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Hopes of better transport mandates could aid oilseed demand

The NFU hopes an upcoming consultation on transport biofuels will raise demand for crops


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An increase in the use of crops for transport fuel could provide greater demand to the oilseeds sector.

 

Speaking to Farmers Guardian, NFU chief arable adviser Guy Gagen said a consultation set to take place on the UK’s biofuels obligation may include requirements for a greater amount of fuel coming from crops.

 

"Very shortly there will be a consultation released from the Department for Transport about how to meet [renewable fuel] requirements" Mr Gagen claimed.

 

He said 1.5 per cent of transport fuel in the UK was currently made up of crop biofuels.

 

"We think 7 per cent should be coming from crops, not 1.5 per cent," he said.

 

The subject was discussed at the combinable crops breakout session at NFU’s annual conference in Birmingham last week.

 

Andrew Hill, grain origination team leader at Frontier Agriculture, said oilseed prices were currently in a narrow range and global production numbers were increasing. He claimed prices did not look like they would improve in the short-term.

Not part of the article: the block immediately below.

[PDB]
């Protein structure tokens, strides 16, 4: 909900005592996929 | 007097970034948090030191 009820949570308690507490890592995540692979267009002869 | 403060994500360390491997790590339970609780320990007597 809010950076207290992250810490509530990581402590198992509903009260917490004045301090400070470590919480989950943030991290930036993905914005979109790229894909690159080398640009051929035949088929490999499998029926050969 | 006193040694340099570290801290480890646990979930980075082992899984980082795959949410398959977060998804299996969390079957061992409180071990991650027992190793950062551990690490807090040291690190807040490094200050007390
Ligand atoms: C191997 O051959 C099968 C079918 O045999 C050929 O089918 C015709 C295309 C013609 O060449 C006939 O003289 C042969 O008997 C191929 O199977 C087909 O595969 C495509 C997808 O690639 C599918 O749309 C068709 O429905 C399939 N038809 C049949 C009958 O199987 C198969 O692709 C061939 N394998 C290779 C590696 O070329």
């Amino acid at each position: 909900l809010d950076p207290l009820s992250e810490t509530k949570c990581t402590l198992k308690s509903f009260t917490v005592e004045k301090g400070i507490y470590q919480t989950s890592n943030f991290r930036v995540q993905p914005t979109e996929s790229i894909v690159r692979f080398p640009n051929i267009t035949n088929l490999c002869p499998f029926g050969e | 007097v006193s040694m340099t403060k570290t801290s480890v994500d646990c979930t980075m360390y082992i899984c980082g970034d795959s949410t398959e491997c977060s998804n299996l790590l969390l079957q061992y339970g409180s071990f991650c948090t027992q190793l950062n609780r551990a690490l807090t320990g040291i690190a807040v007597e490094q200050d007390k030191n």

He said: "Demand is okay but the oil markets are depressed. The market is very static.

 

"Production numbers seem to be increasing. Slowdown in the growth of the Chinese economy makes it more difficult because they import close to 60 per cent of the world’s soybeans."

 

On Tuesday afternoon, Paris rapeseed prices were €348.25/tonne (£271.22/t) and Mr Hill said UK ex-farm prices had traded within a range of £2.50-2.60/t for the past three months.

 

Wheat prices have also continued to fall since the new year with high production in the UK and globally. May 16 LIFFE wheat futures closed on Monday at £103.80/t, back about £13/t so far in 2016.

 

Mr Gagen said better prices for those selling further forward meant people were carrying a proportion of their sales.

 

"If farmers have not sold already they are probably using their assets and trying to get a higher return for their grain," he said.


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